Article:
Recently, while keeping tabs on the war in Syria, I became aware of this excellent article about music and music videos in support of pro-Assad Shi’a militiamen, the Shabiha, in that conflict. Many of these are dedicated to the defenders of Sayyidah Zaynab, a town in southern Syria containing the Sayyidah Zaynab Mosque, which is held by Shi’a as the grave site of Zaynab, the daughter of the final Rashindun Caliph, Ali (Peace be Upon Him), and the grandaughter of the Prophet (Peace be Upon Him). A place of deep religious significance for the Shi’a, who trace a religious descent from the family of Ali (Peace be Upon Him), the town has been a target of Sunni Rebel Groups, whose religious affiliation considers the site blasphemous, and who have moved from their bases along the upper Euphrates to repeatedly attack the town, and have mortared and rocketed the mosque. Shi’a Musicians have rallied support via internet video behind the defenders, both Syrian Army and Shabiha, many of who are identified with Liwa’a Abu Fadl al-Abbas, the Shi’a “international brigade” and answer to the Rebel Salafi and Nationalist brigades like the Islamic State of Iraq and Al-Sham and the Abdullah Azzam Brigade.
Supported by Hizbollah and Iran, these fighters were well and deftly compared in the article to the International Brigades of the Spanish Civil War, whose musical heritage is widely remembered thanks to the efforts of Pete Seeger and the 1960’s left wing revivalists (a personal favorite is “Viva La Quince Brigada“, also known as “Ay Carmela”). Much like the International Brigades saw Spain as a battleground against Fascism, Syria draws in the faithful soldiery of many nations (to say nothing of the unfaithful) to do battle with their religious foes, accessible to many in the large swathe of now open territory of western Iraq and Eastern Syria. One of the many reasons Western Leaders (rightly) have been skeptical about interference is that the war in Syria has become so much more than the Assad Regime versus the Free Syrian Coalition; it has become something more desperate, a struggle of conviction and faith which attracts the ranks of the young from the Middle East, Central Asia, Western Europe, and further afield.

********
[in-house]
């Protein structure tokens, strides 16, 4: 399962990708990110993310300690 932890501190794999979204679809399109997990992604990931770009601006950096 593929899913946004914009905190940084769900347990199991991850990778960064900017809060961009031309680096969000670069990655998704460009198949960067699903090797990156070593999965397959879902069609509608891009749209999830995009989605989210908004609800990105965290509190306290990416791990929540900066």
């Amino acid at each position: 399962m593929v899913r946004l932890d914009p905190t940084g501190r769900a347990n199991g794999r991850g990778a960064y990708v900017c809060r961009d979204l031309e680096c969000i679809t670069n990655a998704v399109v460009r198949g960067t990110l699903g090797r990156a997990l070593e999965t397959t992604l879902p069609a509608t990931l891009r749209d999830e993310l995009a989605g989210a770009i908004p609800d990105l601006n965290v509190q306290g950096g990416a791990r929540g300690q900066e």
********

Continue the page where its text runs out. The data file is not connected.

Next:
This narrative reminded me in particular of the struggle in the First Great Northern War between the Polish defenders of the Monastery of Jasna Gora in Częstochowa, Poland, against the attacking Swedes in 1655. The Monastery houses the Black Madonna, a religious Icon of tremendous personal significance to Polish Catholics. The siege, though of only minor military significance, formed a rallying cry for mass resistance amongst the Polish nobility and people to the alien and Lutheran Swedes. Though it seemed that the Swedish Invasion, which had overwhelmed the King’s army and is still remembered as the “Potop” or “Deluge”, would surely overthrow Poland’s monarchy, resistance and protection of the poignant religious symbol and pilgrimage site, much like Sayyidah Zaynab, helped turn the course of the war and drew additional support for Jan Casimir, King of Poland, who would go on to later repel the Swedes and regain his throne. It is still celebrated in religious and nationalist context, and formed a major plot point in the 1974 adaptation of the Potop in a movie, in which Polish nobles, commoners, and priests unite to repel the Swedes, who march forward singing the Lutheran Hymn “Ein Feste Burg ist Unser Gott”, the favored hymn of Gustavus Adolphus (though this is a far later setting of it), while inside the faithful gather to pray at a sight of a populist (and very communist) image of Polish religious heritage.
As it looks as if Peace Talks are on the table leading to a settlement with the Assad Regime (a circumstance that seemed impossible a year ago when it was a question of when, not if, Assad would fall), to say nothing of a possible new detente with the Iranian backers of the Shabiha, it will be interesting to see if Sayyidah Zaynab might not take on the same significance as Jasna Gora in the national and religious narrative of the Shi’a states and regimes that follow.